2 of 2 people found the following review helpful
Excellent history of the most renown WW2 German long range maritime strike aircraft,
This review is from: Fw-200 Condor Vs Atlantic Convoys: 1941-43 (Duel) (Paperback)
Highly recommended for the enthusiast and generalist. A superb concise history of the Germans' key long range maritime recce and strike aircraft in WW2. The Focke Wulf Condor was a civilian airliner design adapted for war. In 1940-41 its presence in the Atlantic skies was uncontested, and its attacks at mast height sank or damaged unarmed or lightly armed merchantmen with impunity. The high water mark was February 1941 when 4 Condors sank 7 merchantmen in Convoy OB290. Churchill described it as the 'scourge of the Atlantic'. The book covers British counter measures: firstly, improved anti-aircraft guns on merchant ships and warships, stop-gap Catapult Aircraft Merchant (CAM) Ships with one-shot rocket-launched Hurricane fighters, and then the definitive solution, escort carriers.
The book uses the standard Osprey format with a high proportion of space for images and a concise text with a premium on well researched factual and technical information. While the text is more abbreviated than ideal the insights and analysis are authoritative. The legend did not match the reality. The aircraft was fragile and temperamental. It lacked strength, armour protection, power and maneuvrability; failings which were not compensated by increases in defensive guns. It had a very low survivability if intercepted and was highly vulnerable to head-on fighter attacks. In mid 1943 there was a intruiging contest over the Bay of Biscay between US B24 Liberator bomers and Condors. In 7 encounters 4 Condors were shot down. This must be a unique case where a 4 engined heavy bomber filled an air-superiority role! Unfortunately not much detail is provided. There are several excellent maps plotting ships sunk by Condors and downed Condors. Given the few books on the topic the reading list is very useful.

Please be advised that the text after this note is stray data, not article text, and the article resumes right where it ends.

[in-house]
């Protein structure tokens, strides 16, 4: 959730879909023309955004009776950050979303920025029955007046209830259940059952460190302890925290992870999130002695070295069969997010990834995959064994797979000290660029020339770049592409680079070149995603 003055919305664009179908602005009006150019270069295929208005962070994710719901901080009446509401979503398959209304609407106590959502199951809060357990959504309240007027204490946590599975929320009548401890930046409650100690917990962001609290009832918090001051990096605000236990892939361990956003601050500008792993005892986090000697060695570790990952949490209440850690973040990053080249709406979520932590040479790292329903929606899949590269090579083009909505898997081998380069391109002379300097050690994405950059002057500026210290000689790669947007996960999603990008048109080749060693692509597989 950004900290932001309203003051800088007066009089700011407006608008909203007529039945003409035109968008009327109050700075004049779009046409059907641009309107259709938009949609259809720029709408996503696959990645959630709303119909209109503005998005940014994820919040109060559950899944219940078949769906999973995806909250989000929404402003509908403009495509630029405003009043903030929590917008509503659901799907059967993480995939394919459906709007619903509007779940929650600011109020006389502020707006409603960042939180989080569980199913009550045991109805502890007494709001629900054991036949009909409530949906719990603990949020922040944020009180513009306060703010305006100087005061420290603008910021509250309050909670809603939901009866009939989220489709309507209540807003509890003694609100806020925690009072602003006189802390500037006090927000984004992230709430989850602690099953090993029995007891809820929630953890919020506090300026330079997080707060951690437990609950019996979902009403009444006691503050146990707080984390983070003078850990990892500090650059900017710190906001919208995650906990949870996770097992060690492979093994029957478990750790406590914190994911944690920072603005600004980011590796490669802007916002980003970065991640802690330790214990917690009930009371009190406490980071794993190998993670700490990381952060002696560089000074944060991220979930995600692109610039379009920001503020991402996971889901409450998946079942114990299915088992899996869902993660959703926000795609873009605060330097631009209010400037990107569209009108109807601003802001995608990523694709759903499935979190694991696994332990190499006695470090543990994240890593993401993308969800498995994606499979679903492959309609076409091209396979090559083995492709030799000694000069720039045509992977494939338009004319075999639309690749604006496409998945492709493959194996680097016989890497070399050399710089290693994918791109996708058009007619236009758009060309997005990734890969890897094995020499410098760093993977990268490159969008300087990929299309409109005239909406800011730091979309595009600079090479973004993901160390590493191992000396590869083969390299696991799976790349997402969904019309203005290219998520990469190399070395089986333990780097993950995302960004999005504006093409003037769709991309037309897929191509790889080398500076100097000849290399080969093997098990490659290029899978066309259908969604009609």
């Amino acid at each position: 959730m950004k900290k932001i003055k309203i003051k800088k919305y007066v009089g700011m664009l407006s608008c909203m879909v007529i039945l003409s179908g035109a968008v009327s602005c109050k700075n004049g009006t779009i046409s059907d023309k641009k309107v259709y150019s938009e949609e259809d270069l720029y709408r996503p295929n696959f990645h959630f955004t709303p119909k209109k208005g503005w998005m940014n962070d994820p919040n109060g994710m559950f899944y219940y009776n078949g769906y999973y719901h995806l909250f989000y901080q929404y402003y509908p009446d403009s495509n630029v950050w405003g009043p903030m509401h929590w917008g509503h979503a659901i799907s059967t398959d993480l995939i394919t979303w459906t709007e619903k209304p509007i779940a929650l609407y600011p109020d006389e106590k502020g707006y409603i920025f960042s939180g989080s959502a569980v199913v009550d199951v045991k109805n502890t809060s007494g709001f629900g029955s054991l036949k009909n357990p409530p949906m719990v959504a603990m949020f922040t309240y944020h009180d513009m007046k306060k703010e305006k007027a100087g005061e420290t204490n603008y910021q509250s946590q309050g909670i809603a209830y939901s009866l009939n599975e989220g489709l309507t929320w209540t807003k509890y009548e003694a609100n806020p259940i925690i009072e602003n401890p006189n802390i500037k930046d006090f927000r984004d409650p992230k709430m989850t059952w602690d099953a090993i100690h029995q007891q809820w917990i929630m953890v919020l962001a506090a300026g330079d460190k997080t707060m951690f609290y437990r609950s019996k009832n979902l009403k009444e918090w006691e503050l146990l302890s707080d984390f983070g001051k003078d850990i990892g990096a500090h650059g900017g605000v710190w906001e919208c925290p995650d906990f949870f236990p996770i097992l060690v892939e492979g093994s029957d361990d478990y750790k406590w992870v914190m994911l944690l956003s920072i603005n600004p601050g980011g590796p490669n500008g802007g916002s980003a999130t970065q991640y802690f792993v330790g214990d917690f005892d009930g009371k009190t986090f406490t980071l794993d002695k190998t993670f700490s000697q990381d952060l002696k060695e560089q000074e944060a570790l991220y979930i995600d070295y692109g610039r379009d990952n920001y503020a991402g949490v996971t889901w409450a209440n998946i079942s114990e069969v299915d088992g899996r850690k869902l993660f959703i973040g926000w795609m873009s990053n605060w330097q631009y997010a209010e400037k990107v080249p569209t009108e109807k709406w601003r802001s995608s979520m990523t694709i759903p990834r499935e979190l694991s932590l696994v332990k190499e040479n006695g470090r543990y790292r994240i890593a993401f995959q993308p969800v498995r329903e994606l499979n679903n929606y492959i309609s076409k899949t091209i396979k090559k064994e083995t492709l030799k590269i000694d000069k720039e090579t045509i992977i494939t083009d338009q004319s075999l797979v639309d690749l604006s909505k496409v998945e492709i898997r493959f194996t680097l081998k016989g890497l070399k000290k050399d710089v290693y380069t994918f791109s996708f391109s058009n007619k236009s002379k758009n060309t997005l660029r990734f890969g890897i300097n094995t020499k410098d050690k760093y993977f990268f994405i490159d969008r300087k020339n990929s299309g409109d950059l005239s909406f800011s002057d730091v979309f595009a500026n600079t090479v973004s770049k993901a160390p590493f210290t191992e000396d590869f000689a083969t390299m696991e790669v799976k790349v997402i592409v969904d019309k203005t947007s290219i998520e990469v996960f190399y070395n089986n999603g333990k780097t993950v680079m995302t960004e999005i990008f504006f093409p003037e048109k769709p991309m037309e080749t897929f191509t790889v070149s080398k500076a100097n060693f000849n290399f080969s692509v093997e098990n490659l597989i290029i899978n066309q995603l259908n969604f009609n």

See also the book Focke-Wulf Condor Scourge of the Atlantic by Kenneth Poolman. This lacks analysis but it contains many excellent detailed descriptions of Condor attacks on merchant ships, likely from British 'after action' reports. The Forczyk book doesn't have room for this detail but the two books together provide a definitive history of this fascinating aircraft.